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Cercospora Leaf Spot . . . bad

Posted by sara82lee 8a (My Page) on
Sun, Nov 24, 13 at 17:13

A few months ago I posted some pics of leaves from my sick hydrangea, and everyone was kind enough to help me determine it was leaf spot. I tried taking everyone's advice and clean out the area well, but my hydrangea looked mostly dead for the rest of the summer. Any new green it put out quickly turned brown-black and died. My neighbor has suggested I cut it back to only a few inches high and see if it comes back okay in the spring. I don't know how old the plant is, but it was here long before I moved in six years ago.

After the hydrangea developed the leaf spot, I started noticing the same spots on other plants throughout my yard, the annuals in the hanging baskets on the porch, the mandevilla, two small, new rosebushes, and even my rubber tree and peace lily houseplants that I put in the backyard in the shade for the summer away from everything else. It seemed to affect one plant, but not necessarily the one next to it. Very scattered. Nothing immediately close to the hydrangea was affected though. And only the hydrangea looked like it was close to dead.

How do I keep this from cursing me next year?? And is it a good idea to cut the hydrangea down almost to the ground?

Thanks! I really need help!

Follow-Up Postings:

RE: Cercospora Leaf Spot . . . bad

The spores which cause the leaf spot are your enemy and it sounds like the area where all the affected plants reside is chockful of these spores. This means they are in the leaves, in the stems, in the mulch and so forth. Anything that will make life difficult for the spores will help and based on your comment, a fungicide program may be also required.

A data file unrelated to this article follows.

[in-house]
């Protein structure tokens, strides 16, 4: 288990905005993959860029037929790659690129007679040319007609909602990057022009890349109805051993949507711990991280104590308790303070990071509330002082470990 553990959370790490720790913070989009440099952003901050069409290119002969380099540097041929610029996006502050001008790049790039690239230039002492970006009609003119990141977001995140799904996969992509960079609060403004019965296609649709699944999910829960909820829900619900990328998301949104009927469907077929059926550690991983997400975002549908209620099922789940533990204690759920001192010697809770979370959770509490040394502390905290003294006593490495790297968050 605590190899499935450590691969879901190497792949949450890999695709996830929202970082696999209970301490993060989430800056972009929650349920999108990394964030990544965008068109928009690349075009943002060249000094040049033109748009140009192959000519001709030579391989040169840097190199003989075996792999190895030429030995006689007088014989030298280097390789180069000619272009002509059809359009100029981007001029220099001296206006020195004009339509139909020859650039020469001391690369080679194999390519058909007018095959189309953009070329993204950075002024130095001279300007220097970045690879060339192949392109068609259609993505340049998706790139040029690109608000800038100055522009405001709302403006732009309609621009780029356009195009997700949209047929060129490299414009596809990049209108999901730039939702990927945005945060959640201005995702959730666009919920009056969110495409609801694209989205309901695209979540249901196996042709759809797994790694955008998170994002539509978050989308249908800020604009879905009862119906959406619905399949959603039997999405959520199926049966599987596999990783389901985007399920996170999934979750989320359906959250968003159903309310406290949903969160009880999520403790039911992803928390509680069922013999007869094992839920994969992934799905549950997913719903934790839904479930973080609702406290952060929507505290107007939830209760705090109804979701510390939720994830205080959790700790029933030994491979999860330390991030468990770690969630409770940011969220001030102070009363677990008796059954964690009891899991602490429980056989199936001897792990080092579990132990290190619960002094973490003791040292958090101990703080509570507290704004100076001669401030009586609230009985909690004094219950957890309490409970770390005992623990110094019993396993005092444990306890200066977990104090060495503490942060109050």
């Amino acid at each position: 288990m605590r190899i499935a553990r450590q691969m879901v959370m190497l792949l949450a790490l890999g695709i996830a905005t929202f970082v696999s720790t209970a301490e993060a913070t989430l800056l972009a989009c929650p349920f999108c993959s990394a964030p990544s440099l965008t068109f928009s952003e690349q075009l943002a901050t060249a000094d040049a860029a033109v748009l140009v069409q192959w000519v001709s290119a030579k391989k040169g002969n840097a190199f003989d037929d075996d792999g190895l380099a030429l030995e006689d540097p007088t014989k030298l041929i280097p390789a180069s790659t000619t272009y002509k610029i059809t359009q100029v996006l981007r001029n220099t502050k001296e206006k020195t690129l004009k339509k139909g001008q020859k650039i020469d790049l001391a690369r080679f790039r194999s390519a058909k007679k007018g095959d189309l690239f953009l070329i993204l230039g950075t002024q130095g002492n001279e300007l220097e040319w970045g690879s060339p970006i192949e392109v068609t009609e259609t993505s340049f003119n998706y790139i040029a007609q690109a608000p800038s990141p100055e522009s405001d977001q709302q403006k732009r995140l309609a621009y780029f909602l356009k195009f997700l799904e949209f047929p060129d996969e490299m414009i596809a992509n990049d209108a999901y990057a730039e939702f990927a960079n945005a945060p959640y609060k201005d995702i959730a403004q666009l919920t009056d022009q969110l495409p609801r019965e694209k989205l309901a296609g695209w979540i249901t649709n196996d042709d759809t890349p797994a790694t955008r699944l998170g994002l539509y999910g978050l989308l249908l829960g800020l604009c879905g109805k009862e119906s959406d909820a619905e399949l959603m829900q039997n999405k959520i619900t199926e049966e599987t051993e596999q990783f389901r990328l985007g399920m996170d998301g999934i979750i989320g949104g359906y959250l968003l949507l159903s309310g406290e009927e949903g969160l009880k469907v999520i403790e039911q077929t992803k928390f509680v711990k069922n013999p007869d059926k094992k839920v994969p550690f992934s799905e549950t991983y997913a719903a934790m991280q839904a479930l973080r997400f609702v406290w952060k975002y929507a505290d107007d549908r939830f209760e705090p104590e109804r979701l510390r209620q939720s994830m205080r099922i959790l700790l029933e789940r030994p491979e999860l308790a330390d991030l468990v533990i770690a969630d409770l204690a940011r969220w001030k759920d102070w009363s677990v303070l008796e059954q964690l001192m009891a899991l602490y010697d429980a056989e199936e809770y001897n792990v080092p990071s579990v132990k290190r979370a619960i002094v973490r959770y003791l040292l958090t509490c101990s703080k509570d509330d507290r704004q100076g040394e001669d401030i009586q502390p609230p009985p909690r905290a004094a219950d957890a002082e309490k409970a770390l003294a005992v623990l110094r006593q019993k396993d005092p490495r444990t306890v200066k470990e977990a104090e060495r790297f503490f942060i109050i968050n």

I would read the information on the link below and then apply these fungicides as described. I would also replace the mulch with new mulch. When spraying, remember to spray the plant leaves' top and bottom as well as the stems.

As long as you spray the affected and unaffected plants, cutting the plant down to the ground is not going to do much because the plant will grow anew and get infected from leftover spores in the environment.

Consider reviewing just why is the problem so bad. Is the humidity always high in the area of the garden? Or are you maybe watering the soil too much? Etc? High humidity levels are just perfect for the development of the spores so any steps that will reduce the humidity will minimize the problem.

As soon as the plants have gone dormant, throw away all the dried out bloomage and leaves in the trash. Then pick up any plant debris that you find and also throw it in the trash.


Here is a link that might be useful: Diseases of hydrangeas

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